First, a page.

I am not saying that the emulation ATARIDOS.SYS provides is perfect (you could say that spurious reads should be avoided), but still - with real disks it works without problems. Plus any performance issue is not a real problem, because it is assumed, that people using SDX will simultaneously use SpartaDOS file system most of the time.

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My amended version of Aspeqt avoids sector reuse for some 300 iterations, IIRC. I've been using this build every day without issue since October 25, and it does not appear to have any problem copying a file from a mirrored folder to an SDX formatted ATR. Of course I don't claim to have exhaustively tested the changes in anything other than my "typical use" scenarios.

 

My code does away with sector reuse for 320 sectors, but the number of sectors doesn't matter as long as it is enough to overflow the cache (even 6 sectors worked on my previous tests). I will test your code anyway to see how it behaves and let you know, and don't worry about the "offensive material", the credit will be given where is due :)

Edited by atari8warez
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Thank you all for your insights, I am still trying to digest this information and see what I can do to prevent the 1st sector problem, currently everything else works fine including mounting multiple folder images.

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I am not saying that the emulation ATARIDOS.SYS provides is perfect (you could say that spurious reads should be avoided), but still - with real disks it works without problems. Plus any performance issue is not a real problem, because it is assumed, that people using SDX will simultaneously use SpartaDOS file system most of the time.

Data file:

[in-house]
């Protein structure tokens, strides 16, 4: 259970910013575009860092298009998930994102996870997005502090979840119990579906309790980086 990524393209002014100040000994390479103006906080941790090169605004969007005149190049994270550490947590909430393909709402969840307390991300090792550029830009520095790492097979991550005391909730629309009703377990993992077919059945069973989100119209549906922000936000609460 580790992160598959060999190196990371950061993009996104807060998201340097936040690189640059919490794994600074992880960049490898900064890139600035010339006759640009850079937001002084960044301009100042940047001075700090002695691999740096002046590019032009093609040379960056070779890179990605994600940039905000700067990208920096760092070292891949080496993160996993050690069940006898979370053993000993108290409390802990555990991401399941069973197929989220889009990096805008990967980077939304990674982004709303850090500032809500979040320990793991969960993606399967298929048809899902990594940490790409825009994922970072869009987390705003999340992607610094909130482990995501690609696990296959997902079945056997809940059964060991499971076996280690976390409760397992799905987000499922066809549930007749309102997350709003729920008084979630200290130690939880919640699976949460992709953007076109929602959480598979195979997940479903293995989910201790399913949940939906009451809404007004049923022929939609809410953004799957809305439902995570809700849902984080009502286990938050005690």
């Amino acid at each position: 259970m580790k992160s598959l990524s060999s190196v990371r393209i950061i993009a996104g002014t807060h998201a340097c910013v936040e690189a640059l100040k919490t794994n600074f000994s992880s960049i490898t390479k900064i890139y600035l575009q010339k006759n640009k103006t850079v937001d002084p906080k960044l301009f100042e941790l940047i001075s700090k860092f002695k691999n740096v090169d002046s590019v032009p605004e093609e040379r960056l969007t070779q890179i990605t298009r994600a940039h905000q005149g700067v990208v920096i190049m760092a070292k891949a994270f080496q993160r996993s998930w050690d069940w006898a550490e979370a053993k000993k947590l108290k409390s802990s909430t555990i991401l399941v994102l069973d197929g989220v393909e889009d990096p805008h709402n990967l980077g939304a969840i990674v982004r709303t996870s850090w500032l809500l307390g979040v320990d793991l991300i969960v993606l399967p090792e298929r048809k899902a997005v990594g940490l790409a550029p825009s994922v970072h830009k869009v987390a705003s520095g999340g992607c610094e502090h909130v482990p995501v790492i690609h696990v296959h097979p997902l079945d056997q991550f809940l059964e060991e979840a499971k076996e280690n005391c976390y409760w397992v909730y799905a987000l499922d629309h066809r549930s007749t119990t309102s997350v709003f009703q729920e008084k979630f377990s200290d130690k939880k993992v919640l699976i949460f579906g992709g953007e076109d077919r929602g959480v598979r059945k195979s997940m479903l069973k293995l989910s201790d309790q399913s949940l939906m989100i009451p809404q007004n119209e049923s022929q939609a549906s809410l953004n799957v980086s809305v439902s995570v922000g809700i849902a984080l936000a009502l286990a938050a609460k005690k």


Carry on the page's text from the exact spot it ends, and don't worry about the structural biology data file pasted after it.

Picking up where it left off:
Sorry if I implied that what ATARIDOS.SYS is doing is wrong -- it may rightfully read or write any sector on the disk in random order. What I was referring to was that the order in which SpartaDOS X uses the buffers is no longer LRU when accessing and updating non-file data, at least on a SpartaDOS X filesystem. This complicates virtual folder mapping since the way we're reusing sectors is not completely consistent in reality.

 

My amended version of Aspeqt avoids sector reuse for some 300 iterations, IIRC. I've been using this build every day without issue since October 25, and it does not appear to have any problem copying a file from a mirrored folder to an SDX formatted ATR. Of course I don't claim to have exhaustively tested the changes in anything other than my "typical use" scenarios.

 

Am I correct that this code only works for one open file at a time? It looks like the sector window is reassigned to whichever file had its initial sector read last. In theory we should be able to handle more than one simultaneous open file, although I haven't gotten around to stress testing my implementation yet.